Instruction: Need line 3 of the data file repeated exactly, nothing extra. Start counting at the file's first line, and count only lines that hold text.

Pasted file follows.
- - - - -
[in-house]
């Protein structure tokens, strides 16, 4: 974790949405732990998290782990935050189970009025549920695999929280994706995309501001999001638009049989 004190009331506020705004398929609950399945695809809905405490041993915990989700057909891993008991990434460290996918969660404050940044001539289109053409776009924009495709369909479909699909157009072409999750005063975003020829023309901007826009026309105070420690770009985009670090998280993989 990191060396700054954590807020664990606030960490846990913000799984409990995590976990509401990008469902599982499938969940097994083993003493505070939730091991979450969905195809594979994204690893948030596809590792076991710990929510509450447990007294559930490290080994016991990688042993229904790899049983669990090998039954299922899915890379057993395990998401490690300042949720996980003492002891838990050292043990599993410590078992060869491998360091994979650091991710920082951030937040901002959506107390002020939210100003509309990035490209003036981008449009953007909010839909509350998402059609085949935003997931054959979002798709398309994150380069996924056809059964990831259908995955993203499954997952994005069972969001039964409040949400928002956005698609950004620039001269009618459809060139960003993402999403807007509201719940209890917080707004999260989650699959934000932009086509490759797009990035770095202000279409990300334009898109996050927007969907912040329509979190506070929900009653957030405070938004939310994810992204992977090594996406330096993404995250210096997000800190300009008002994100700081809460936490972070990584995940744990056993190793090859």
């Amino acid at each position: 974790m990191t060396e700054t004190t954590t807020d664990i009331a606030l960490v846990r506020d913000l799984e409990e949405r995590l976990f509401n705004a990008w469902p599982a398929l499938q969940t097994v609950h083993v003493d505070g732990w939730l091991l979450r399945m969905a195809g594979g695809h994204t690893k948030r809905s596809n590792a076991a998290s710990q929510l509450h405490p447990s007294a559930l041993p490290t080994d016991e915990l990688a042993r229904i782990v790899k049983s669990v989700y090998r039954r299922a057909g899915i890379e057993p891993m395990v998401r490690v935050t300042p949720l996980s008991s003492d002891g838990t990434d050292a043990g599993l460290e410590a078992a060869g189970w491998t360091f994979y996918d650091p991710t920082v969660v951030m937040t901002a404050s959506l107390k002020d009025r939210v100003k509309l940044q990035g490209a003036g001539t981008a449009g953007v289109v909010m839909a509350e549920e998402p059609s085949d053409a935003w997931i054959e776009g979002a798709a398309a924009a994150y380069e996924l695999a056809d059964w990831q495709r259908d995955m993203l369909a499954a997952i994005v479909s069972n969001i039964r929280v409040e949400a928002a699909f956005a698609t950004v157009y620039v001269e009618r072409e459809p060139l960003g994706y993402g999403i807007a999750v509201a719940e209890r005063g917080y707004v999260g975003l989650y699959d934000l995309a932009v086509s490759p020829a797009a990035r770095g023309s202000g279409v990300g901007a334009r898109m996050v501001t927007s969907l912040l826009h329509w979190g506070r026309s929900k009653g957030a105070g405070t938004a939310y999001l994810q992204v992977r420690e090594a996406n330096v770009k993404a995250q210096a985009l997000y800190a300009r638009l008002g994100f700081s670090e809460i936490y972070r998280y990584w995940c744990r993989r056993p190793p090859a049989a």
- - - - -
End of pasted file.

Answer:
């Amino acid at each position: 974790m990191t060396e700054t004190t954590t807020d664990i009331a606030l960490v846990r506020d913000l799984e409990e949405r995590l976990f509401n705004a990008w469902p599982a398929l499938q969940t097994v609950h083993v003493d505070g732990w939730l091991l979450r399945m969905a195809g594979g695809h994204t690893k948030r809905s596809n590792a076991a998290s710990q929510l509450h405490p447990s007294a559930l041993p490290t080994d016991e915990l990688a042993r229904i782990v790899k049983s669990v989700y090998r039954r299922a057909g899915i890379e057993p891993m395990v998401r490690v935050t300042p949720l996980s008991s003492d002891g838990t990434d050292a043990g599993l460290e410590a078992a060869g189970w491998t360091f994979y996918d650091p991710t920082v969660v951030m937040t901002a404050s959506l107390k002020d009025r939210v100003k509309l940044q990035g490209a003036g001539t981008a449009g953007v289109v909010m839909a509350e549920e998402p059609s085949d053409a935003w997931i054959e776009g979002a798709a398309a924009a994150y380069e996924l695999a056809d059964w990831q495709r259908d995955m993203l369909a499954a997952i994005v479909s069972n969001i039964r929280v409040e949400a928002a699909f956005a698609t950004v157009y620039v001269e009618r072409e459809p060139l960003g994706y993402g999403i807007a999750v509201a719940e209890r005063g917080y707004v999260g975003l989650y699959d934000l995309a932009v086509s490759p020829a797009a990035r770095g023309s202000g279409v990300g901007a334009r898109m996050v501001t927007s969907l912040l826009h329509w979190g506070r026309s929900k009653g957030a105070g405070t938004a939310y999001l994810q992204v992977r420690e090594a996406n330096v770009k993404a995250q210096a985009l997000y800190a300009r638009l008002g994100f700081s670090e809460i936490y972070r998280y990584w995940c744990r993989r056993p190793p090859a049989a």